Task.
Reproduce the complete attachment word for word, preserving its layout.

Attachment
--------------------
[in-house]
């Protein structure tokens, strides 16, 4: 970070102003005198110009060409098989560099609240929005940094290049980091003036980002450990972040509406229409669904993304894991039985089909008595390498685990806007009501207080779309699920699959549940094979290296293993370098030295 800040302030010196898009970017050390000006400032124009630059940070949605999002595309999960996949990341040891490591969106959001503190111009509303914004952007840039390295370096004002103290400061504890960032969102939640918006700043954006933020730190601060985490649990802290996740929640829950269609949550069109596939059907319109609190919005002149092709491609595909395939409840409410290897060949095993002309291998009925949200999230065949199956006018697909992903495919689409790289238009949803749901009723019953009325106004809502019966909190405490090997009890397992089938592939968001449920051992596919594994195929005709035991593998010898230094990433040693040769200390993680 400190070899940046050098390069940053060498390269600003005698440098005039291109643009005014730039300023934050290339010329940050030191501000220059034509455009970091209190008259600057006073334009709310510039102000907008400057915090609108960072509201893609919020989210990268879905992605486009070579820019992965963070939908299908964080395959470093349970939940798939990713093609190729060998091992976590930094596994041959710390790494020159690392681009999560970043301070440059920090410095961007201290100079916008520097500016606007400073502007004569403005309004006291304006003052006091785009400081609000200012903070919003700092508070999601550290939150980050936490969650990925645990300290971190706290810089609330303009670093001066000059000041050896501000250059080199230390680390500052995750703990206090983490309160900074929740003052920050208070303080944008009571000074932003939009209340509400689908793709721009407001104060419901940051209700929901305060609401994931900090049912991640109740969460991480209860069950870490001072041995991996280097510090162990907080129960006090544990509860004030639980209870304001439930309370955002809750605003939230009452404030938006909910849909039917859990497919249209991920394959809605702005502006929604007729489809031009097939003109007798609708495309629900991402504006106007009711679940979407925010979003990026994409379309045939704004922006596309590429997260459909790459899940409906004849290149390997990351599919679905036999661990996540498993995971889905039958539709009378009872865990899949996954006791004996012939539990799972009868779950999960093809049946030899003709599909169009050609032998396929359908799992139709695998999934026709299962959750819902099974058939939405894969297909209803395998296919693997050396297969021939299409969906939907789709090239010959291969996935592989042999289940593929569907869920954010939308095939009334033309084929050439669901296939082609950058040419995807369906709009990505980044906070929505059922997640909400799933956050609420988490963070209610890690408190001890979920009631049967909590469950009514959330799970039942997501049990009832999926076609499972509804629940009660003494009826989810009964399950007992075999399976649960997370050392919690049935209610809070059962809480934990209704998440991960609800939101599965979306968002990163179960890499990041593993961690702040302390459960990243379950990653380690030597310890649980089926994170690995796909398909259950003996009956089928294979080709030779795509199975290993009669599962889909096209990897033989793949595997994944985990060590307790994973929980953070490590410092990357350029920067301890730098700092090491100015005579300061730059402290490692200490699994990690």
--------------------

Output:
[in-house]
């Protein structure tokens, strides 16, 4: 970070102003005198110009060409098989560099609240929005940094290049980091003036980002450990972040509406229409669904993304894991039985089909008595390498685990806007009501207080779309699920699959549940094979290296293993370098030295 800040302030010196898009970017050390000006400032124009630059940070949605999002595309999960996949990341040891490591969106959001503190111009509303914004952007840039390295370096004002103290400061504890960032969102939640918006700043954006933020730190601060985490649990802290996740929640829950269609949550069109596939059907319109609190919005002149092709491609595909395939409840409410290897060949095993002309291998009925949200999230065949199956006018697909992903495919689409790289238009949803749901009723019953009325106004809502019966909190405490090997009890397992089938592939968001449920051992596919594994195929005709035991593998010898230094990433040693040769200390993680 400190070899940046050098390069940053060498390269600003005698440098005039291109643009005014730039300023934050290339010329940050030191501000220059034509455009970091209190008259600057006073334009709310510039102000907008400057915090609108960072509201893609919020989210990268879905992605486009070579820019992965963070939908299908964080395959470093349970939940798939990713093609190729060998091992976590930094596994041959710390790494020159690392681009999560970043301070440059920090410095961007201290100079916008520097500016606007400073502007004569403005309004006291304006003052006091785009400081609000200012903070919003700092508070999601550290939150980050936490969650990925645990300290971190706290810089609330303009670093001066000059000041050896501000250059080199230390680390500052995750703990206090983490309160900074929740003052920050208070303080944008009571000074932003939009209340509400689908793709721009407001104060419901940051209700929901305060609401994931900090049912991640109740969460991480209860069950870490001072041995991996280097510090162990907080129960006090544990509860004030639980209870304001439930309370955002809750605003939230009452404030938006909910849909039917859990497919249209991920394959809605702005502006929604007729489809031009097939003109007798609708495309629900991402504006106007009711679940979407925010979003990026994409379309045939704004922006596309590429997260459909790459899940409906004849290149390997990351599919679905036999661990996540498993995971889905039958539709009378009872865990899949996954006791004996012939539990799972009868779950999960093809049946030899003709599909169009050609032998396929359908799992139709695998999934026709299962959750819902099974058939939405894969297909209803395998296919693997050396297969021939299409969906939907789709090239010959291969996935592989042999289940593929569907869920954010939308095939009334033309084929050439669901296939082609950058040419995807369906709009990505980044906070929505059922997640909400799933956050609420988490963070209610890690408190001890979920009631049967909590469950009514959330799970039942997501049990009832999926076609499972509804629940009660003494009826989810009964399950007992075999399976649960997370050392919690049935209610809070059962809480934990209704998440991960609800939101599965979306968002990163179960890499990041593993961690702040302390459960990243379950990653380690030597310890649980089926994170690995796909398909259950003996009956089928294979080709030779795509199975290993009669599962889909096209990897033989793949595997994944985990060590307790994973929980953070490590410092990357350029920067301890730098700092090491100015005579300061730059402290490692200490699994990690």